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Banana peppers are called chiles güeros in many regions of Mexico. Güero, translates to blond, name given because of their pale, yellowish color. There are different varieties or banana peppers, but they are pale and light in looks, have waxy skin, and a similar flavor to Jalapeños. Their heat level can range from mild to hot.
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Right off the bat, you must understand: I heart chorizo. Especially the kind I grew up eating in Mexico. It comes in deep-burnt-reddish links of fresh, moist, exotically seasoned ground meat that, once fried, becomes crisp and filling bites with bold flavors and a thousand uses. My oldest son’s quick choice for breakfast is chorizo fried until it browns and crisps, with a side of white toast. Add some lightly beaten eggs as the chorizo is starting to brown and some ripe and creamy avocado slices on the side, and that’s my kind of rich-tasting brunch dish. Of course chorizo is delicious in sandwiches, in tacos and quesadillas, on top of enchiladas, in mashed potatoes, as a topping for heartier salads, in some of the tastiest bean dishes I have tried, in pastas with a ton of personality and on pizzas with pickled jalapeño peppers on top.
I am really trying to stop myself here…
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Although they are widely available in the US, I don’t think I have met more than a couple people here who use fresh tomatillos in their cooking. It may be partly because people are not familiar with them or how to cook them, but…. they are not an appealing ingredient as far as looks go with the first impression! But let me tell you why you should definitely give them a try.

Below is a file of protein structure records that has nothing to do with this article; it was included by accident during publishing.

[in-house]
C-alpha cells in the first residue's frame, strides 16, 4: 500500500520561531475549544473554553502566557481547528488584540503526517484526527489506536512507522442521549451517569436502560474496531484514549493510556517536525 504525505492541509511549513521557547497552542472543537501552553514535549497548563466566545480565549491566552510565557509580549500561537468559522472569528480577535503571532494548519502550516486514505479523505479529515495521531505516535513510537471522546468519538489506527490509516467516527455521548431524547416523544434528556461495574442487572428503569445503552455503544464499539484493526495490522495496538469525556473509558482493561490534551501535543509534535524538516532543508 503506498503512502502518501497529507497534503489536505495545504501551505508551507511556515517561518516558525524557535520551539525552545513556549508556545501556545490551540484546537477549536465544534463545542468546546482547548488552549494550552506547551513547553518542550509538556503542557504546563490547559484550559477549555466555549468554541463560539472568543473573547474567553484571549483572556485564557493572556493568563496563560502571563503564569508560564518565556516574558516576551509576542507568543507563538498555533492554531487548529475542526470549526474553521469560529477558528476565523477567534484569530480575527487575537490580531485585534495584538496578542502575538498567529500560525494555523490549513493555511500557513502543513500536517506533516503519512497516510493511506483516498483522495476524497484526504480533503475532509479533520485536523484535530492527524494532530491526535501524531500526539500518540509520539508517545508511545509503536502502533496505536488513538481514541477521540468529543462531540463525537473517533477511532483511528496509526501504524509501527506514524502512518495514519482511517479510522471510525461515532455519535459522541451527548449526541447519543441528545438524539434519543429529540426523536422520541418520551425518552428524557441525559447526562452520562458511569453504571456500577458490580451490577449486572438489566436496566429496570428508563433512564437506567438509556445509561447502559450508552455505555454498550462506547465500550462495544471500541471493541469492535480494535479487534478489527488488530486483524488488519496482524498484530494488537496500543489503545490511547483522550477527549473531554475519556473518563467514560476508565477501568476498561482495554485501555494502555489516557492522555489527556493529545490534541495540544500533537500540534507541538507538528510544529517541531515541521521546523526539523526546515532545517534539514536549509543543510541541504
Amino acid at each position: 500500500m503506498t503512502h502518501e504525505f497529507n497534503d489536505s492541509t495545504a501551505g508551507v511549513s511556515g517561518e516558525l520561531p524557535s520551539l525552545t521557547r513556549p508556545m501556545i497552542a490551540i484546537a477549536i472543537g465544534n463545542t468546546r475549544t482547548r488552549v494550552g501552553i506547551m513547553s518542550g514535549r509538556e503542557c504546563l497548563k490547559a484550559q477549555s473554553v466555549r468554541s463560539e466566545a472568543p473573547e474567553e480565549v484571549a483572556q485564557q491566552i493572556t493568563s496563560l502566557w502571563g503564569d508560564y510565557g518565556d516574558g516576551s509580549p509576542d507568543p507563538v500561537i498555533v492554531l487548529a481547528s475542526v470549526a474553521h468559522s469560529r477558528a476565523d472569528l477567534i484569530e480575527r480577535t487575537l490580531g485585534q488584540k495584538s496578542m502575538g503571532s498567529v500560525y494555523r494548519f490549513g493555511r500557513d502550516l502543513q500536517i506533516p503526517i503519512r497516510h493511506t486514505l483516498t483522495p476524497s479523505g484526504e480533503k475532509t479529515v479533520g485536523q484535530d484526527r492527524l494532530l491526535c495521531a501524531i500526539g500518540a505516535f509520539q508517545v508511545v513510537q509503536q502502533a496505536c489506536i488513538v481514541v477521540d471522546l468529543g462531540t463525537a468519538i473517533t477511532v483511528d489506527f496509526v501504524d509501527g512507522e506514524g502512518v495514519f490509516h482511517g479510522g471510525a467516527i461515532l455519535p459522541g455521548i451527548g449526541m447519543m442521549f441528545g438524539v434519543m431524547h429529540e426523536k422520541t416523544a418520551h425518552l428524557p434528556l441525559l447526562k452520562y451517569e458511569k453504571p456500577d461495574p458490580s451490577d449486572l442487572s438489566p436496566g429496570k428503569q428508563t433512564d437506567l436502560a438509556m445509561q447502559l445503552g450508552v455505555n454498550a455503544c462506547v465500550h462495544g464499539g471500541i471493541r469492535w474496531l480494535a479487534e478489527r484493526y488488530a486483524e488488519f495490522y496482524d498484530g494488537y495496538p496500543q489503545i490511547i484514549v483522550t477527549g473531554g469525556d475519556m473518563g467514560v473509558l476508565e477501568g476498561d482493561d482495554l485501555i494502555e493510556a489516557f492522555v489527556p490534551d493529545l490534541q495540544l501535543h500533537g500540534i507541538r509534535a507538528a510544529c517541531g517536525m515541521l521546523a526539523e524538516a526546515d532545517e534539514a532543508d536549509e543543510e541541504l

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I think the most commonly used zucchini in Mexican cooking is either what in Mexico is called the calabacita italiana, or Itailian zucchini, or the calabacita bola or round squash, which is similar to the Italian but rounder and smaller and used a lot in French cooking. Italian zucchini is different from the regular green zucchini found in most US stores, in that the later is large, thick and has a uniform dark green color. The Italian zucchini is smaller, a bit rounder with a chubbier appearance, and has a lighter green color that is randomly speckled with a cream color and is milder and sweeter in flavor.
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As we returned from our 10 day vacation to Mexico this December and walked out of the Dulles airport, I felt my bones freeze. Say what? I told my husband, I think I am turning around and catching the next flight back to Mexico.
Now we are home, with the heating so high it seems we moved to the Equator. And I admit that the cold and especially the snow, which I am watching right this minute through my kitchen window starting to magically fall from the night sky, is one of the things I love about living in the Eastern United States. We can experience the full change of seasons.
Continue reading Comfort me with Café de Olla (or Coffee from the Pot)
Comfort me with Café de Olla (or Coffee from the Pot)